The Florida State Board of Administration's proxy-voting decisions correlated with a 9.4% increase in cumulative returns based on original value of holdings, adding $178 million in appreciation to its assets, according to a pioneering study by the board.
Chris Cernich, managing director and head of mergers and acquisitions and proxy contest research, at Institutional Shareholder Services Inc., Rockville, Md., said of the study: “I believe it is the first of a kind, where an individual fund of any sort looked at its own holdings to see ... the effect of their own vote.”
Michael P. McCauley, FSBA senior officer, investment programs and governance, said in an interview, “We are trying to place a value on the vote. The study results validate our approach, and we believe the quantitative results provide evidence of a sound analytical framework employed by SBA staff in evaluating proxy contests,” Mr. McCauley said in a follow-up e-mail.
“The study suggests that SBA proxy-voting decisions have had significant positive economic effects on portfolio value.”
The internally produced study by the Tallahassee-based FSBA examined all proxy contests from Jan. 1, 2006, through Dec. 31, 2014, at U.S.-domiciled companies with market capitalizations exceeding $100 million.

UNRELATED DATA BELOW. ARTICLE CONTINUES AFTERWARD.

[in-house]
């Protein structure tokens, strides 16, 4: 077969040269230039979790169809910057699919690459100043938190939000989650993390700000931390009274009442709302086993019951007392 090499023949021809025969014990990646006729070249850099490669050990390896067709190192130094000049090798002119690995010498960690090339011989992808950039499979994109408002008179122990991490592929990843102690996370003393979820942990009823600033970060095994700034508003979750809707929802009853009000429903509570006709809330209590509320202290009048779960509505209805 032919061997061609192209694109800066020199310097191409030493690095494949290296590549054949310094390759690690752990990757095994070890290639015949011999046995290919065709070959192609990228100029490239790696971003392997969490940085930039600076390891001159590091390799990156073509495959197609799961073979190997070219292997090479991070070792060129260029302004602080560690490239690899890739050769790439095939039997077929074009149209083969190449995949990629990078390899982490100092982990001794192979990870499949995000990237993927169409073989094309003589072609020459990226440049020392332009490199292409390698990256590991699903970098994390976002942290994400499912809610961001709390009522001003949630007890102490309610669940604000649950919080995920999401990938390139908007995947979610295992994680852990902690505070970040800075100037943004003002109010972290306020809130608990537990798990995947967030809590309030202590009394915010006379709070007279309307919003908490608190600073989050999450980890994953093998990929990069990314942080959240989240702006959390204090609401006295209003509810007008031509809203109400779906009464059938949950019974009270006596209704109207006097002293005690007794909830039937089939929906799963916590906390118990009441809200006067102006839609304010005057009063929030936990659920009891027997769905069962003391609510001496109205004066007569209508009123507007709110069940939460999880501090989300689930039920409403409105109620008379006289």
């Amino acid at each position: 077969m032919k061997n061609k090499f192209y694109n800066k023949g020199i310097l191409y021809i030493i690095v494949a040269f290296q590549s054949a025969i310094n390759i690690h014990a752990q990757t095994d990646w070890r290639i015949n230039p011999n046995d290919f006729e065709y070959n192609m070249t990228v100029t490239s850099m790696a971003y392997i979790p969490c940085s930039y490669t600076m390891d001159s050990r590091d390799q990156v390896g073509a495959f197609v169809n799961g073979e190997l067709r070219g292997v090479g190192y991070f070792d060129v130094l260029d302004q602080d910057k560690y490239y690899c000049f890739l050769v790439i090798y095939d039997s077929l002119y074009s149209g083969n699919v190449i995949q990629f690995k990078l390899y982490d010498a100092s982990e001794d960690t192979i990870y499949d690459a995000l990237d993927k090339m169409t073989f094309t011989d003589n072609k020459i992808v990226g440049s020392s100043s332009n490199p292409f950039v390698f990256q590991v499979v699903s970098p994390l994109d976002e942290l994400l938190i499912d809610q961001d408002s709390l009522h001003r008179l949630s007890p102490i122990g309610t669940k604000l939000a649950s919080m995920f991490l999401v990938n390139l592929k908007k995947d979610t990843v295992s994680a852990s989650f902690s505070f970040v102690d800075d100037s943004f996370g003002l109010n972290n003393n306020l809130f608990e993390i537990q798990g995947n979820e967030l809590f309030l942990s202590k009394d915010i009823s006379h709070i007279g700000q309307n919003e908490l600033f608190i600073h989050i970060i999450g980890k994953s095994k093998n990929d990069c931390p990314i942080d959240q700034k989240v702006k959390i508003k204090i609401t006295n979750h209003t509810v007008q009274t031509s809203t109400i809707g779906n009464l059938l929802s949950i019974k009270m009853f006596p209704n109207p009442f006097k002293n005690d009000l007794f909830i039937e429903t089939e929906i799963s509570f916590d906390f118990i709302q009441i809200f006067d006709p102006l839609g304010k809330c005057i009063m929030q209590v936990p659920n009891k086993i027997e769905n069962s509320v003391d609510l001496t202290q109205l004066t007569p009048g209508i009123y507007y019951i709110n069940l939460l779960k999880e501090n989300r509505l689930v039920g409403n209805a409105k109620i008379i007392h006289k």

The FSBA oversees $181.4 billion in total assets, including the Florida Retirement System's $147.5 billion defined benefit plan and $8.8 billion defined contribution plan.
“We"ve always held the belief voting is important and it can impact value,” Mr. McCauley said in the interview. “It's just very hard to quantify that and ... draw the link.”
“The results of the study aren't necessarily causal,” he said. “But there is ... a clear correlation between our voting decisions and the subsequent impact on company performance” and FSBA holdings of the companies subject to proxy contests. It kind of validates our process and decision-making.”
Other major asset owners haven't done such a study of proxy-voting impact on their valuation.
New York Retirement Systems, whose combined assets total $163.4 billion, hasn't done a study of the impact of its proxy-voting decisions on its holdings and has no plans to do so, said Michael Garland, assistant comptroller for corporate governance and responsible investment.
In an e-mail, Mr. Garland wrote: “Our corporate governance initiatives are focused on finding ways to improve the long-term sustainable value of our portfolio companies. We track academic and empirical research that measures the impact of proxy voting and corporate engagement on a broad range of environmental, human capital and corporate governance practices. These studies help to inform both our voting guidelines and shareowner initiatives.”
Mr. Garland serves in the bureau of asset management in the office of Scott M. Stringer, New York City comptroller, who oversees the New York City Retirement Systems.